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Interview: Protest the Hero

Interview: Protest the Hero

by Jeremiah Shea


“Isn’t it your job to grow and progress being a musician?”

Progressive phrasing in a precise package sums up Protest the Hero’s sound in an alliterative nutshell. The Canadian metal act from Whitby, Ontario is a tight group of friends who’ve grown their talents by leaps and bounds since their inception in 2001. The band originally started out as a punk rock act known as Happy Go Lucky when the guys were still in high school. Over the course of the band’s history though, their sound has gotten more and more technical, moving away from punk and into more of a progressive metal sound. The entire band seems to push the boundaries, both individually and as a whole, with each successive release. And while they remain underground for the most part, they continue to gain notoriety amongst their peers and others within the music industry for the skills they possess. Their new album, which is due out sometime over the summer, was crowdfunded by their fans through Indiegogo. This new trend is interesting as it eliminates the record label and allows the band to take full creative control of every aspect of the recording process. We recently got a chance to talk to Rody, the lead singer of Protest the Hero, about their new album and where the band plans to take their music on the next release.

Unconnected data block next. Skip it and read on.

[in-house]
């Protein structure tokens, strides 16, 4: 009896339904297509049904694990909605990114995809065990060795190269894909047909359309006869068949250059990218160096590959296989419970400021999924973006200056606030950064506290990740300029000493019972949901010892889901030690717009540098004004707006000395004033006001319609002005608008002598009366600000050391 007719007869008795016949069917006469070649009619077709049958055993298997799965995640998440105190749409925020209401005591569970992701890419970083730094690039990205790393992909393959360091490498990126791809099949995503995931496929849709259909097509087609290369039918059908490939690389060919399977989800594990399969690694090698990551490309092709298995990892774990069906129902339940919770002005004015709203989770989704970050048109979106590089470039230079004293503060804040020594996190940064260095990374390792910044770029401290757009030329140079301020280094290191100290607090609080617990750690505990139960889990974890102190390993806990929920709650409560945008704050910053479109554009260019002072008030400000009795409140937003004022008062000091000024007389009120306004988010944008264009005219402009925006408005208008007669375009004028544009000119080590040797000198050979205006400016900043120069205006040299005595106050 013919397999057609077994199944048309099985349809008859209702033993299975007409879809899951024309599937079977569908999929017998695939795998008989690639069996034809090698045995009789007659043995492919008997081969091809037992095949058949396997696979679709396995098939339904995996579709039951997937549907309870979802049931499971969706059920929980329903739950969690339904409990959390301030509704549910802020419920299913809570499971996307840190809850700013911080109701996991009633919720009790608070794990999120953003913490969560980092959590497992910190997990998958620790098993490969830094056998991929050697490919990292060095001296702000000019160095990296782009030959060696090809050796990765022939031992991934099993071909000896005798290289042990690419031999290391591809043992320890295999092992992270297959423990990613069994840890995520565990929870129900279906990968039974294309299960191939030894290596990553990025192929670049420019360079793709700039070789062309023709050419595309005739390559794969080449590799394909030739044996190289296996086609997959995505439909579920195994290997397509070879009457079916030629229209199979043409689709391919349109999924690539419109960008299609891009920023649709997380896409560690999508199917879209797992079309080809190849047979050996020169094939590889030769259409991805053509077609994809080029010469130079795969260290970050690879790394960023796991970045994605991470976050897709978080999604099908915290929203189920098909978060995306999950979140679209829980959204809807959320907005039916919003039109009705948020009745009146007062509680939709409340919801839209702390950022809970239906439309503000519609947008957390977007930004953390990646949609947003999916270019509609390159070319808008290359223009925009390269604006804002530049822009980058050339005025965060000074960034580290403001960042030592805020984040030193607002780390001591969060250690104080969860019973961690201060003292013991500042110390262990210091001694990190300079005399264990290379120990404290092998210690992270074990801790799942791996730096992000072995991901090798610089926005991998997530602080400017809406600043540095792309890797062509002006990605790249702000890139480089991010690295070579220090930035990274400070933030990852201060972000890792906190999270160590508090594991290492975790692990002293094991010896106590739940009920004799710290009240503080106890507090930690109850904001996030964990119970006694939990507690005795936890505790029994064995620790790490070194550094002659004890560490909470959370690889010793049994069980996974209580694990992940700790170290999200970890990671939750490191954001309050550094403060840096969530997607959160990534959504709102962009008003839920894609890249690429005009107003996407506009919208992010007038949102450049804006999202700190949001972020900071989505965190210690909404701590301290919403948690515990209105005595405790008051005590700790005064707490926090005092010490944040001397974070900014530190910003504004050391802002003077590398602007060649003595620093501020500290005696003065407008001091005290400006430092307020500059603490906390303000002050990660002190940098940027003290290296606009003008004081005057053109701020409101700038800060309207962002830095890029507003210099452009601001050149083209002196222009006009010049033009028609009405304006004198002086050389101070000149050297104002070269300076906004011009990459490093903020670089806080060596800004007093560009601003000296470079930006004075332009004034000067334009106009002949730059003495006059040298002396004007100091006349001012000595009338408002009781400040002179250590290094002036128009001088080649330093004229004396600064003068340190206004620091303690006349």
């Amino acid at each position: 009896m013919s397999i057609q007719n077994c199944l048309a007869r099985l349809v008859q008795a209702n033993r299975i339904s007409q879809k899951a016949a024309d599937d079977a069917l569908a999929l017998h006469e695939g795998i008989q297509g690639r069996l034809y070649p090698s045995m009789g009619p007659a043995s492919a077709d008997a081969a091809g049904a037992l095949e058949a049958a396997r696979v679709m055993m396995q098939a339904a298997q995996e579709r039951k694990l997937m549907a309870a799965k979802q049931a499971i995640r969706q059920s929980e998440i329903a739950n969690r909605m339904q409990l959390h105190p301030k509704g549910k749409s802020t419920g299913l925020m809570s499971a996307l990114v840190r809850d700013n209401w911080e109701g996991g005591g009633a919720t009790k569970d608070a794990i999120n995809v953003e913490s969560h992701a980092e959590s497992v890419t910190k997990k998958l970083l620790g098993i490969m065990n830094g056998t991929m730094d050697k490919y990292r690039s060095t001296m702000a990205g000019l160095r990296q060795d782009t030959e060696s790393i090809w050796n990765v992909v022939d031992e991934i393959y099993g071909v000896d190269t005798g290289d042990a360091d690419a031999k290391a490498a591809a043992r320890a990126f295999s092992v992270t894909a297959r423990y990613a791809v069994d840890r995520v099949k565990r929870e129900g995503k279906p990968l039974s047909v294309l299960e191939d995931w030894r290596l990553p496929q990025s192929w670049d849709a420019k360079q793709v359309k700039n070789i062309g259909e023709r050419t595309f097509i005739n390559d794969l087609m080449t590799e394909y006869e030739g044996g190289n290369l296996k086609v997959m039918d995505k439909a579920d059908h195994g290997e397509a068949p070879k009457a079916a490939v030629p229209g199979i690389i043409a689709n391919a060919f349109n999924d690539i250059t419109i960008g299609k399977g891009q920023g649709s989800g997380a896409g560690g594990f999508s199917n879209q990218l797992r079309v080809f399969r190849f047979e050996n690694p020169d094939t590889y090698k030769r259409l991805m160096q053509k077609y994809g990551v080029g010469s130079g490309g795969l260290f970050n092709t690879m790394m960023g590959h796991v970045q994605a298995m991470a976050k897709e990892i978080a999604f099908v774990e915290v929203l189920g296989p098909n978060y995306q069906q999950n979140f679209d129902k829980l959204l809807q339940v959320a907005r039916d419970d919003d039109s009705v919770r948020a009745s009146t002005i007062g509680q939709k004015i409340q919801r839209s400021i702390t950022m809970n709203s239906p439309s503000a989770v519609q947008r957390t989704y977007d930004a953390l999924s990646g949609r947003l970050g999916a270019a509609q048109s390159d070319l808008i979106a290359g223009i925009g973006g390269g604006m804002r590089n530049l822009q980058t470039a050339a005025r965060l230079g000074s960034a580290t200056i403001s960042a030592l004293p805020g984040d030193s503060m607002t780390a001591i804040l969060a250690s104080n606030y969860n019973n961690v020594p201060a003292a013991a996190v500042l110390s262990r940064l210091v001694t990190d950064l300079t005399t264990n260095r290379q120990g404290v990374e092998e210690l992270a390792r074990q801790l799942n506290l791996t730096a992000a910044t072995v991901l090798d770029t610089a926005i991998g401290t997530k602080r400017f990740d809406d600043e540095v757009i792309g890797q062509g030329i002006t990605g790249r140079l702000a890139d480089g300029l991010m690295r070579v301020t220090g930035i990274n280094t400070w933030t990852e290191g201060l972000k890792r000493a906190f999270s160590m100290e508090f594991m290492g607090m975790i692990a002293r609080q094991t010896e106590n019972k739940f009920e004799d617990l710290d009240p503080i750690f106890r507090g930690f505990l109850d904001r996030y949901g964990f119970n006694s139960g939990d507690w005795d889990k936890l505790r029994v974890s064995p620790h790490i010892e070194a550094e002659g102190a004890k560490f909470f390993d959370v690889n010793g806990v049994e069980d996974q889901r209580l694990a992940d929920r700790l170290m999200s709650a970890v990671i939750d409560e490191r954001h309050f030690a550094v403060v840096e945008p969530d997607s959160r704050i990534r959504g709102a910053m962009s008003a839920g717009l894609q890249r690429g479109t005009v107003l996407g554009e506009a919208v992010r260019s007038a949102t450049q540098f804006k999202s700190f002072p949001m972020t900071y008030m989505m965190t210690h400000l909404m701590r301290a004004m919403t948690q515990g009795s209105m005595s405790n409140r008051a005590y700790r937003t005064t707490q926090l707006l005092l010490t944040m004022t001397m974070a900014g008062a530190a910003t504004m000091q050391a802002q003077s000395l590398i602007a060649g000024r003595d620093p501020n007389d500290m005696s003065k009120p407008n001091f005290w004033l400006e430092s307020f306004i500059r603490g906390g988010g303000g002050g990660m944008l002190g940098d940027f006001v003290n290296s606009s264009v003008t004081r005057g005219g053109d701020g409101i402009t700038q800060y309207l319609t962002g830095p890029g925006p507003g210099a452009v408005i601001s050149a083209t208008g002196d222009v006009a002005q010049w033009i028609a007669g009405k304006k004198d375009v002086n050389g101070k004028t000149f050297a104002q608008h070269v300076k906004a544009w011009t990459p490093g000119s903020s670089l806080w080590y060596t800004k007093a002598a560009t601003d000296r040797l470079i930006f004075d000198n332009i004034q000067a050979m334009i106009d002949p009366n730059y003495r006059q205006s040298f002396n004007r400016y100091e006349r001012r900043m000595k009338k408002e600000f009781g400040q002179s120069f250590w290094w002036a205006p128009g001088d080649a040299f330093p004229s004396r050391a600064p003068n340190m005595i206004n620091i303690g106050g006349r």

Artvoice: How different has the writing process been from album to album?

Rody Walker: The writing process for every record has been completely different from one to the next. For Kezia, we sat in a semicircle in my parent’s basement and wrote that album together, which we’ve never done since. Fortress was when it started to evolve into Luke doing most of the actual song writing. Luke, Tim, Moe, and Arif would sit around in a room and jam on riffs for hours, but that was after Luke came up with the initial piece. The entire process though happens in a very organic way that’s affected by our environment, mood, and what point we’re in in our lives. It all just kind of comes together, with each album vastly different from the previous experience. 

AV: Who does the majority of the writing in the band?